Our road crews spent the overnight hours plowing roads in an effort to have the priority arterials cleared for the morning commute. The warming temperatures and rain have turned our streets into slush, which means cars have a higher potential to slip due to poor traction.
The plan for today is to continue the plows on the secondary priority routes to move the slush off the roads. The plows are unable to go into the smaller neighborhood streets, cul-de-sacs and dead ends, so those roads will be cleared naturally as the rain melts the heavy snow accumulations.
Drivers are still encouraged to drive slow for conditions, increase following distance and be mindful of the poor traction on slush-covered streets.
During the night our crews were also able to clear of the majority of the storm drains to help capture the runoff from the melting snow, however due to the high volume of run off there is a possibility for the stormwater system to be overwhelmed, which means we could see water over the roadway.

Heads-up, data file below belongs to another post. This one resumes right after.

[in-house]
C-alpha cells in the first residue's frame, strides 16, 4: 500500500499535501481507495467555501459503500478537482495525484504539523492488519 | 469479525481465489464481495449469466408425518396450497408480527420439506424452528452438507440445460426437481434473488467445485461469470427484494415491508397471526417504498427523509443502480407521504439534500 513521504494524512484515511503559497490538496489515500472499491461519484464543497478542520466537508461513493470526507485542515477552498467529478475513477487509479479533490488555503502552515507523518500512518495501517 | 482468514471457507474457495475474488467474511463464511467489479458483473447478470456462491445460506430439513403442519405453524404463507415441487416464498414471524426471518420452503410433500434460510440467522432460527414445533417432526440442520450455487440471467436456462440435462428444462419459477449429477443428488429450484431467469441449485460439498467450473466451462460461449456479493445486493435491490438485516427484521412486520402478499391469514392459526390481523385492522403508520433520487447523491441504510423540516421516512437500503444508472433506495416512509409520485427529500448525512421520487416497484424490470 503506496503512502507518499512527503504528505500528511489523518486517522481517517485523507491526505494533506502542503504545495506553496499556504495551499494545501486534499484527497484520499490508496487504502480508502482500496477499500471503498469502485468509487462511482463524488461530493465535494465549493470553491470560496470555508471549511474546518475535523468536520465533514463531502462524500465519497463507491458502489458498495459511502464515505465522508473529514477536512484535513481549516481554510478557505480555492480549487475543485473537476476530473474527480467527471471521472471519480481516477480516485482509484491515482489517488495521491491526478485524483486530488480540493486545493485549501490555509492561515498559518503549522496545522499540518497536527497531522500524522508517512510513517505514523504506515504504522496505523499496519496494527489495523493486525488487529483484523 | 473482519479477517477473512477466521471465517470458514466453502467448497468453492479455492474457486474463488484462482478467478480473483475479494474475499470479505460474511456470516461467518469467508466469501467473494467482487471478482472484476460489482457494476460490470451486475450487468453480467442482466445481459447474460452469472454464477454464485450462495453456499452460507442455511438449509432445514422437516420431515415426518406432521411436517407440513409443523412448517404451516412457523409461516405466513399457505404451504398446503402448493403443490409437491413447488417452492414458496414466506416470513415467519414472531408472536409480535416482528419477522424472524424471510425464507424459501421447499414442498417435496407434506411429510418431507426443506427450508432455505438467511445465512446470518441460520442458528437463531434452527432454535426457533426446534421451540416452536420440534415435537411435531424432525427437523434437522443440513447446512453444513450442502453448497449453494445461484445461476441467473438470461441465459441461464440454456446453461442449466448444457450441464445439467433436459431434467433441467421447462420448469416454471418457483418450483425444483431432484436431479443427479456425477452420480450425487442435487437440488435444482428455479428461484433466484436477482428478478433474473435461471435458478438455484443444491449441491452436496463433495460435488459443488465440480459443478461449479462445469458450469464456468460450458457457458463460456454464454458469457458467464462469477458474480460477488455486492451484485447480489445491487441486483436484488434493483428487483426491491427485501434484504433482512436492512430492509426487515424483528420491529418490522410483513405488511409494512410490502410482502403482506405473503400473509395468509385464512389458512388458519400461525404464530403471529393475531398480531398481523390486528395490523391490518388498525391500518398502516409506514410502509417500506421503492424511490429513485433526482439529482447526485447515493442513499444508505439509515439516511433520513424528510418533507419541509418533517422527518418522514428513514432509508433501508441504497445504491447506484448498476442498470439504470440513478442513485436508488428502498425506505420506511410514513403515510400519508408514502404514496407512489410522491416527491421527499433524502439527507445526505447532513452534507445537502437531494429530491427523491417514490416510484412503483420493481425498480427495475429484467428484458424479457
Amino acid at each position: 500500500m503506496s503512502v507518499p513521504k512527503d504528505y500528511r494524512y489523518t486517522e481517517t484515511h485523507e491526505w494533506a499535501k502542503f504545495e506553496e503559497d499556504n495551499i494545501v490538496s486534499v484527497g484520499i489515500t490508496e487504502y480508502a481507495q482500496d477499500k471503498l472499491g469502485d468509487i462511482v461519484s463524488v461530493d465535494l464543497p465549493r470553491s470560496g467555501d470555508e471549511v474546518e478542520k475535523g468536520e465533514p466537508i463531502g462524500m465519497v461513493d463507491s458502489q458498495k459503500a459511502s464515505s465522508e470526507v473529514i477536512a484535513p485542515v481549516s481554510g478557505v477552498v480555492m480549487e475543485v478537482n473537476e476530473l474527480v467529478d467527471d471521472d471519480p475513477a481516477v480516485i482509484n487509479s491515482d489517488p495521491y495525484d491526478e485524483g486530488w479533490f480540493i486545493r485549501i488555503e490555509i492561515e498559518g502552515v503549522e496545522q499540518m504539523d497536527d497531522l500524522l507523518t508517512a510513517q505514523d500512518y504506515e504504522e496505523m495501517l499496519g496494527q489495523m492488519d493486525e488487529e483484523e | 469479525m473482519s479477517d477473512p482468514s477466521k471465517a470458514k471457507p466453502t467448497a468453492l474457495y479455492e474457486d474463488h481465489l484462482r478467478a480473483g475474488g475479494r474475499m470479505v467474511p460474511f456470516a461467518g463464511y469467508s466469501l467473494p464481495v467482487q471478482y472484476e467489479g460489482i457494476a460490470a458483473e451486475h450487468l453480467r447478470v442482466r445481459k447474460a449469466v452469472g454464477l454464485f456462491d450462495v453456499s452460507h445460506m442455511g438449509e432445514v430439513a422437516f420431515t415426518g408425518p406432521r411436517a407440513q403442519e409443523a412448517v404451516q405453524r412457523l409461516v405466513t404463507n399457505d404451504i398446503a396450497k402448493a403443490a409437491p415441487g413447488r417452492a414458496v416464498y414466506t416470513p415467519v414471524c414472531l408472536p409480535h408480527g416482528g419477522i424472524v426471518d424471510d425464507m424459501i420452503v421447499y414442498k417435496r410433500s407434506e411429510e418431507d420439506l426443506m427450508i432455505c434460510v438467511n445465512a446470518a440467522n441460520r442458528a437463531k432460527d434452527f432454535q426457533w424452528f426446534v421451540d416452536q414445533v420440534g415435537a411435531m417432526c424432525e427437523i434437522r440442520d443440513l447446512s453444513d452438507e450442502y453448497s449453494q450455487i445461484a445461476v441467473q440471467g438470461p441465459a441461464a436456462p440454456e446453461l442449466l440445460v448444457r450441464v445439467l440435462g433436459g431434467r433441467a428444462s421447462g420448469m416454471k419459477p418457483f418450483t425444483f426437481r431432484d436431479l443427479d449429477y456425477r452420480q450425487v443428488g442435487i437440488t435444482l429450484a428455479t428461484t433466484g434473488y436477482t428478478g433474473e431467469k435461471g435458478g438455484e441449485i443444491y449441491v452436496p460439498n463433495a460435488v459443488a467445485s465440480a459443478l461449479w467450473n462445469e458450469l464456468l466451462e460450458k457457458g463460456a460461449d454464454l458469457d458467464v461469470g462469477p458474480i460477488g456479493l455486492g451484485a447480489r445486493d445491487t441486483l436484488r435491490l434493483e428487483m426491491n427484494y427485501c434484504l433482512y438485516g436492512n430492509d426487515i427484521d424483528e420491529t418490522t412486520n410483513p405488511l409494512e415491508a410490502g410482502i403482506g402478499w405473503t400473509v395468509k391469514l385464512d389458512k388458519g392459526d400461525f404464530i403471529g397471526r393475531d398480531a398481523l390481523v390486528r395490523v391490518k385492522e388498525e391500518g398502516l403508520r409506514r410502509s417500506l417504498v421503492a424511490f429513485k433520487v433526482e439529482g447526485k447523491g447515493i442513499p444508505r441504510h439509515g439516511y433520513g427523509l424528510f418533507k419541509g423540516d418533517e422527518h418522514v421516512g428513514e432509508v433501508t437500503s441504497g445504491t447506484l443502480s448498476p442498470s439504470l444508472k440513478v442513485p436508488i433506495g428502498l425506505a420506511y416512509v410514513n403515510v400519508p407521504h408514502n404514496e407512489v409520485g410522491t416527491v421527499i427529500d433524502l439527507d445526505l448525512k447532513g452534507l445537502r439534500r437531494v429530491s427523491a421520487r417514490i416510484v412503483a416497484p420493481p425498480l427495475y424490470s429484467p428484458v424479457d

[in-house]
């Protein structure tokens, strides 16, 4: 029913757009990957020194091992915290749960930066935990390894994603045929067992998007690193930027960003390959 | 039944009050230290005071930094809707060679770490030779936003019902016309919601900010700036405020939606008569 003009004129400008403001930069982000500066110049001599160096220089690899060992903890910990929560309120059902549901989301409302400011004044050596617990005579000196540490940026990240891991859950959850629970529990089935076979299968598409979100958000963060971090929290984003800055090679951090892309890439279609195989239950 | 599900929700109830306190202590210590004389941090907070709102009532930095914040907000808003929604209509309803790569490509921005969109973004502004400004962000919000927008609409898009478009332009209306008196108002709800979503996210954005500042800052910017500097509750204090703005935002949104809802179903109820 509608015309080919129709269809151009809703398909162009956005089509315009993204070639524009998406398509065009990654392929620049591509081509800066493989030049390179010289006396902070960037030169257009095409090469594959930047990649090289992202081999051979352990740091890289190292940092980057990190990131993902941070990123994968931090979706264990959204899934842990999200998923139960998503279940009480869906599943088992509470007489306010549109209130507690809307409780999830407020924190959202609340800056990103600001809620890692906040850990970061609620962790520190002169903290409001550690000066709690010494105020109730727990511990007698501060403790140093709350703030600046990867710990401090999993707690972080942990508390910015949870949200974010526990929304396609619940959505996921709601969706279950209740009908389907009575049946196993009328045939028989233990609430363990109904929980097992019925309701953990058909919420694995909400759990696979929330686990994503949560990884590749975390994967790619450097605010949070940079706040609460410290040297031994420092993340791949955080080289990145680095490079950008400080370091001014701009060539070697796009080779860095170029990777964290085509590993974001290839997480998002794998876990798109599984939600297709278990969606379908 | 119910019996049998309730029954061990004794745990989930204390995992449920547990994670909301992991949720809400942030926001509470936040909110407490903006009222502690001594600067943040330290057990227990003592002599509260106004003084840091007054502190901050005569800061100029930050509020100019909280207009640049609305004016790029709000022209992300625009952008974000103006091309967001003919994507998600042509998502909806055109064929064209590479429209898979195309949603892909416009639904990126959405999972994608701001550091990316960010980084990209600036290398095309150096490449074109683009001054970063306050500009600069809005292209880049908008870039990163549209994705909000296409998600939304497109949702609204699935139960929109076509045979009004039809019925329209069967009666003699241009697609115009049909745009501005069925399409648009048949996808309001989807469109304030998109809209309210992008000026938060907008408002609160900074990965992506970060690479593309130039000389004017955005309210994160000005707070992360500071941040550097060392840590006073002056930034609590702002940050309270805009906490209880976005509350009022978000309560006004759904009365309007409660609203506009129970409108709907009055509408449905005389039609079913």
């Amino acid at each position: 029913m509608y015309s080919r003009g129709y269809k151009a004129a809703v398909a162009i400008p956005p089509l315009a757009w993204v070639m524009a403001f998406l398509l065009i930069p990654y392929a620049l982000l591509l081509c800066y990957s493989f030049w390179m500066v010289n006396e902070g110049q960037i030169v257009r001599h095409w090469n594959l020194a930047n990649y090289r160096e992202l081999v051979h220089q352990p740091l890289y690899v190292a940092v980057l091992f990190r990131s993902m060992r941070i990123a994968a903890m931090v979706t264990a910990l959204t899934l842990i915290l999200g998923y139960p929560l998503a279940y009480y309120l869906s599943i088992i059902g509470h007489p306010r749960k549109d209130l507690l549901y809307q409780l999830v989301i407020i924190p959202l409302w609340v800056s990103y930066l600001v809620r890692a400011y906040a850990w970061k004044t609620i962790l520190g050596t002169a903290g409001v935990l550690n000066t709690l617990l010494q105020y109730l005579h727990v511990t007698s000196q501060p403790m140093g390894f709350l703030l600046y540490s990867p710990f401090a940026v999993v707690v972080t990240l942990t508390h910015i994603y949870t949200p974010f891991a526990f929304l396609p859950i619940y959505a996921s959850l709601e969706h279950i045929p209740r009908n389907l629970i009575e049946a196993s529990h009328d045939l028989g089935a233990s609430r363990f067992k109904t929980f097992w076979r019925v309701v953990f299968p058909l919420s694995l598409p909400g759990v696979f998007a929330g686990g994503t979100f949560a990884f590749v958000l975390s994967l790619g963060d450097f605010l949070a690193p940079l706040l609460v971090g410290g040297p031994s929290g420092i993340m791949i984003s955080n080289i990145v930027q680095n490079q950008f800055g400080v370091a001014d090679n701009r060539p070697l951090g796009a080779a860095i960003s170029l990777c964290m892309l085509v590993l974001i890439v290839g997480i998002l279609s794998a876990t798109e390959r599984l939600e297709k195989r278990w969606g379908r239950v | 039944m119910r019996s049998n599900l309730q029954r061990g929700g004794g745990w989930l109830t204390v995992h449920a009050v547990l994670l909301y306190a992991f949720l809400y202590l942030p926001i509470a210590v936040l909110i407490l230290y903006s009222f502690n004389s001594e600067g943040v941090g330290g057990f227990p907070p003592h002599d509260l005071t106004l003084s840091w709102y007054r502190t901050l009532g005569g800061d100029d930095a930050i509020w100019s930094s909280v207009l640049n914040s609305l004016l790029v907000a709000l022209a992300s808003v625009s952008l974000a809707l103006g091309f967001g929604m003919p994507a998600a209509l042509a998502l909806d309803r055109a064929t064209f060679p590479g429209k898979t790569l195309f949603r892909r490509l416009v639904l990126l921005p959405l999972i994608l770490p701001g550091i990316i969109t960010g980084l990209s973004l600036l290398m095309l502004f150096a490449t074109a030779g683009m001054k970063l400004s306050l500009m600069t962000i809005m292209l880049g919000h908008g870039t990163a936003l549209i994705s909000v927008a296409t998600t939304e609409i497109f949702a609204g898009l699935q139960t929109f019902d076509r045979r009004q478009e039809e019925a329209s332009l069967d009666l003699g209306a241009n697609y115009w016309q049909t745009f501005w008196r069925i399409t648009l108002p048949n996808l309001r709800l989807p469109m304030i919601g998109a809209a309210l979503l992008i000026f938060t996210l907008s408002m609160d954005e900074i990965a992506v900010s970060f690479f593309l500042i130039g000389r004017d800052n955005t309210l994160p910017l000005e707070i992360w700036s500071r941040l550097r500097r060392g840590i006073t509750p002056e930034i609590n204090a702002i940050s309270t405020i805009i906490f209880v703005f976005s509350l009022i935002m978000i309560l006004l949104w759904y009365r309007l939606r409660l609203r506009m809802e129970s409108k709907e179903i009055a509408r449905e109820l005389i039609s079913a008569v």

The National Weather Service is calling for continuing precipitation, most likely rain for the Lakewood area, for the next two weeks. Snow levels are expected to stay at about 500-1,000 feet for the duration.
Temperatures are predicted to stay in the 30’s, although Wednesday night may get cold enough for a deeper freeze. This could mean slippery conditions for the Thursday morning commute.
As needed our road crews will be out again overnight and before the morning commute to address any frozen roads in the coming days as we see the temperatures dip below freezing.
The concern now is the weight of the existing snow on roofs and lowland flooding. Unstable roofs and flat roofs are the most susceptible to collapse under the heavy weight of the melting snow. Residents are encouraged to try to clean off an unstable roof tops, if you can do it safely, to limit the likelihood of damage.
The heavy rain/snow combination could also result in the threat for damage to trees and power outages. Please be aware of your surroundings when outside and be prepared for the potential for power outages as the snow melts.
For up-to-date weather reports go to www.wrh.noaa.gov/sew/.